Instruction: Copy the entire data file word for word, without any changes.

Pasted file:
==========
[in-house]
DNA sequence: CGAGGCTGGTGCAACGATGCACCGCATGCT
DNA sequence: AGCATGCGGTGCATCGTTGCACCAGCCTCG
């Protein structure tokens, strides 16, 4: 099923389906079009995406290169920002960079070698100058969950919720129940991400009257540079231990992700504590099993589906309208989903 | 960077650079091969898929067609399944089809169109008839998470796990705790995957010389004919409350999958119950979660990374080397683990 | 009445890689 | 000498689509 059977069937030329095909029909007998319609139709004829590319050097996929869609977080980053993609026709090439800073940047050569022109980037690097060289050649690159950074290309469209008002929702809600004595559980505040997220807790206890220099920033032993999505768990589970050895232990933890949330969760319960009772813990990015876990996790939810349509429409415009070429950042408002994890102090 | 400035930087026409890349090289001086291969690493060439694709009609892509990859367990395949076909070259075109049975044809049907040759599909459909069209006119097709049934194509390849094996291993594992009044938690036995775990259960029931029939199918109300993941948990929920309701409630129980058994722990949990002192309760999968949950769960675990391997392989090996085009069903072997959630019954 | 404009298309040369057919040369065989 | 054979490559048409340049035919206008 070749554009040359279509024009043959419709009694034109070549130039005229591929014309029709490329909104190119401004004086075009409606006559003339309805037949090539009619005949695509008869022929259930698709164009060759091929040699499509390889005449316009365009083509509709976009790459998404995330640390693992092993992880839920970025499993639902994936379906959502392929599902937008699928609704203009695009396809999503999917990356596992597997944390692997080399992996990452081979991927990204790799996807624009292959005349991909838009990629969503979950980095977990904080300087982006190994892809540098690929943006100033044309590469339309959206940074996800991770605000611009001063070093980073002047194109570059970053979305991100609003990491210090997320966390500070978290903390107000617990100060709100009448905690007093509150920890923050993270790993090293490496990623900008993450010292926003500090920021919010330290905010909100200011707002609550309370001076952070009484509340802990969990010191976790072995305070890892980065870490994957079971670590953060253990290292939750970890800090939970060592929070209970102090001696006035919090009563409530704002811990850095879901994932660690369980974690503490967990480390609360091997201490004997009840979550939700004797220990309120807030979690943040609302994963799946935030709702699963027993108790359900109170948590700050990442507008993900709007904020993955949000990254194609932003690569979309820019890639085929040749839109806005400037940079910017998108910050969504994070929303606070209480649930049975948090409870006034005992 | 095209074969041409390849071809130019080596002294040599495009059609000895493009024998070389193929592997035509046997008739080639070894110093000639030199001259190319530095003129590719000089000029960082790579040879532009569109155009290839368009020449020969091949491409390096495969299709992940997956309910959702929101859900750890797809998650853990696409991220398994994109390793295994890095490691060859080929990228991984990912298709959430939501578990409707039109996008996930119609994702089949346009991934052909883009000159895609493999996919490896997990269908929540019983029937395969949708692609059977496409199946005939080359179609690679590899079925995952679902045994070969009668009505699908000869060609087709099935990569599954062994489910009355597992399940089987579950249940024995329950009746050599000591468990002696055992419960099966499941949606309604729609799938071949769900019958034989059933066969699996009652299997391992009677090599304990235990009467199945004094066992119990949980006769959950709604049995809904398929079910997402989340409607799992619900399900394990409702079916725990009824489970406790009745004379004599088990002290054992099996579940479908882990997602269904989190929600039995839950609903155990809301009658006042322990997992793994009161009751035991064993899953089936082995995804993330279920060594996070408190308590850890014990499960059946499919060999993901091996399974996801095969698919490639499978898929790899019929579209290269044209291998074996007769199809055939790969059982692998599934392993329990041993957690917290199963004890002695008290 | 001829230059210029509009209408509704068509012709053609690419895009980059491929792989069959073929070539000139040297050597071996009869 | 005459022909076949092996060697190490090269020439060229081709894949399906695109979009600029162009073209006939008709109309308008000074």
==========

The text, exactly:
[in-house]
DNA sequence: CGAGGCTGGTGCAACGATGCACCGCATGCT
DNA sequence: AGCATGCGGTGCATCGTTGCACCAGCCTCG
């Protein structure tokens, strides 16, 4: 099923389906079009995406290169920002960079070698100058969950919720129940991400009257540079231990992700504590099993589906309208989903 | 960077650079091969898929067609399944089809169109008839998470796990705790995957010389004919409350999958119950979660990374080397683990 | 009445890689 | 000498689509 059977069937030329095909029909007998319609139709004829590319050097996929869609977080980053993609026709090439800073940047050569022109980037690097060289050649690159950074290309469209008002929702809600004595559980505040997220807790206890220099920033032993999505768990589970050895232990933890949330969760319960009772813990990015876990996790939810349509429409415009070429950042408002994890102090 | 400035930087026409890349090289001086291969690493060439694709009609892509990859367990395949076909070259075109049975044809049907040759599909459909069209006119097709049934194509390849094996291993594992009044938690036995775990259960029931029939199918109300993941948990929920309701409630129980058994722990949990002192309760999968949950769960675990391997392989090996085009069903072997959630019954 | 404009298309040369057919040369065989 | 054979490559048409340049035919206008 070749554009040359279509024009043959419709009694034109070549130039005229591929014309029709490329909104190119401004004086075009409606006559003339309805037949090539009619005949695509008869022929259930698709164009060759091929040699499509390889005449316009365009083509509709976009790459998404995330640390693992092993992880839920970025499993639902994936379906959502392929599902937008699928609704203009695009396809999503999917990356596992597997944390692997080399992996990452081979991927990204790799996807624009292959005349991909838009990629969503979950980095977990904080300087982006190994892809540098690929943006100033044309590469339309959206940074996800991770605000611009001063070093980073002047194109570059970053979305991100609003990491210090997320966390500070978290903390107000617990100060709100009448905690007093509150920890923050993270790993090293490496990623900008993450010292926003500090920021919010330290905010909100200011707002609550309370001076952070009484509340802990969990010191976790072995305070890892980065870490994957079971670590953060253990290292939750970890800090939970060592929070209970102090001696006035919090009563409530704002811990850095879901994932660690369980974690503490967990480390609360091997201490004997009840979550939700004797220990309120807030979690943040609302994963799946935030709702699963027993108790359900109170948590700050990442507008993900709007904020993955949000990254194609932003690569979309820019890639085929040749839109806005400037940079910017998108910050969504994070929303606070209480649930049975948090409870006034005992 | 095209074969041409390849071809130019080596002294040599495009059609000895493009024998070389193929592997035509046997008739080639070894110093000639030199001259190319530095003129590719000089000029960082790579040879532009569109155009290839368009020449020969091949491409390096495969299709992940997956309910959702929101859900750890797809998650853990696409991220398994994109390793295994890095490691060859080929990228991984990912298709959430939501578990409707039109996008996930119609994702089949346009991934052909883009000159895609493999996919490896997990269908929540019983029937395969949708692609059977496409199946005939080359179609690679590899079925995952679902045994070969009668009505699908000869060609087709099935990569599954062994489910009355597992399940089987579950249940024995329950009746050599000591468990002696055992419960099966499941949606309604729609799938071949769900019958034989059933066969699996009652299997391992009677090599304990235990009467199945004094066992119990949980006769959950709604049995809904398929079910997402989340409607799992619900399900394990409702079916725990009824489970406790009745004379004599088990002290054992099996579940479908882990997602269904989190929600039995839950609903155990809301009658006042322990997992793994009161009751035991064993899953089936082995995804993330279920060594996070408190308590850890014990499960059946499919060999993901091996399974996801095969698919490639499978898929790899019929579209290269044209291998074996007769199809055939790969059982692998599934392993329990041993957690917290199963004890002695008290 | 001829230059210029509009209408509704068509012709053609690419895009980059491929792989069959073929070539000139040297050597071996009869 | 005459022909076949092996060697190490090269020439060229081709894949399906695109979009600029162009073209006939008709109309308008000074």